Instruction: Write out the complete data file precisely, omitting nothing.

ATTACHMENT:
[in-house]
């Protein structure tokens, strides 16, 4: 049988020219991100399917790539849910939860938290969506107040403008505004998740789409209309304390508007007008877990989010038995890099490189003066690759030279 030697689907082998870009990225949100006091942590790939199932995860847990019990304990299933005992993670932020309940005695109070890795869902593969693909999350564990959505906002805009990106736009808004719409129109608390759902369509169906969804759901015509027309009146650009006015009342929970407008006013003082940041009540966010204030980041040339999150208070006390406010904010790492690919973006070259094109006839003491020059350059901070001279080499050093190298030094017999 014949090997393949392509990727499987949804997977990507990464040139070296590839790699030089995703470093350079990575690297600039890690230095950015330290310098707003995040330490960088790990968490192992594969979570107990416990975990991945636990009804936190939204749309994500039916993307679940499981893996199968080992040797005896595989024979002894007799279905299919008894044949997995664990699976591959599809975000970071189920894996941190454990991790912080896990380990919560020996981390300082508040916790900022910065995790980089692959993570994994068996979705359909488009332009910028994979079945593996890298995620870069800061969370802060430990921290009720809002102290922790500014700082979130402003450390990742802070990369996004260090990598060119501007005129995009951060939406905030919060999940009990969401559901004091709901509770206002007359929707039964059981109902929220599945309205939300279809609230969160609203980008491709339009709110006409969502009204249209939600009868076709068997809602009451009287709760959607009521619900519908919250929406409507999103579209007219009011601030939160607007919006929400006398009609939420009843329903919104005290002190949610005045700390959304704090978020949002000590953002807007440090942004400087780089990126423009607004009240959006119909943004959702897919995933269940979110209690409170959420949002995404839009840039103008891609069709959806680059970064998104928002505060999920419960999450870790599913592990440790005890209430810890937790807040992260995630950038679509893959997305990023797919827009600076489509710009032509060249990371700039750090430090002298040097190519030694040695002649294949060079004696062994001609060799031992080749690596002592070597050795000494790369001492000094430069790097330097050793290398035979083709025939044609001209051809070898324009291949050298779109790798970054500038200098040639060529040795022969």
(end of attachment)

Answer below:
[in-house]
């Protein structure tokens, strides 16, 4: 049988020219991100399917790539849910939860938290969506107040403008505004998740789409209309304390508007007008877990989010038995890099490189003066690759030279 030697689907082998870009990225949100006091942590790939199932995860847990019990304990299933005992993670932020309940005695109070890795869902593969693909999350564990959505906002805009990106736009808004719409129109608390759902369509169906969804759901015509027309009146650009006015009342929970407008006013003082940041009540966010204030980041040339999150208070006390406010904010790492690919973006070259094109006839003491020059350059901070001279080499050093190298030094017999 014949090997393949392509990727499987949804997977990507990464040139070296590839790699030089995703470093350079990575690297600039890690230095950015330290310098707003995040330490960088790990968490192992594969979570107990416990975990991945636990009804936190939204749309994500039916993307679940499981893996199968080992040797005896595989024979002894007799279905299919008894044949997995664990699976591959599809975000970071189920894996941190454990991790912080896990380990919560020996981390300082508040916790900022910065995790980089692959993570994994068996979705359909488009332009910028994979079945593996890298995620870069800061969370802060430990921290009720809002102290922790500014700082979130402003450390990742802070990369996004260090990598060119501007005129995009951060939406905030919060999940009990969401559901004091709901509770206002007359929707039964059981109902929220599945309205939300279809609230969160609203980008491709339009709110006409969502009204249209939600009868076709068997809602009451009287709760959607009521619900519908919250929406409507999103579209007219009011601030939160607007919006929400006398009609939420009843329903919104005290002190949610005045700390959304704090978020949002000590953002807007440090942004400087780089990126423009607004009240959006119909943004959702897919995933269940979110209690409170959420949002995404839009840039103008891609069709959806680059970064998104928002505060999920419960999450870790599913592990440790005890209430810890937790807040992260995630950038679509893959997305990023797919827009600076489509710009032509060249990371700039750090430090002298040097190519030694040695002649294949060079004696062994001609060799031992080749690596002592070597050795000494790369001492000094430069790097330097050793290398035979083709025939044609001209051809070898324009291949050298779109790798970054500038200098040639060529040795022969």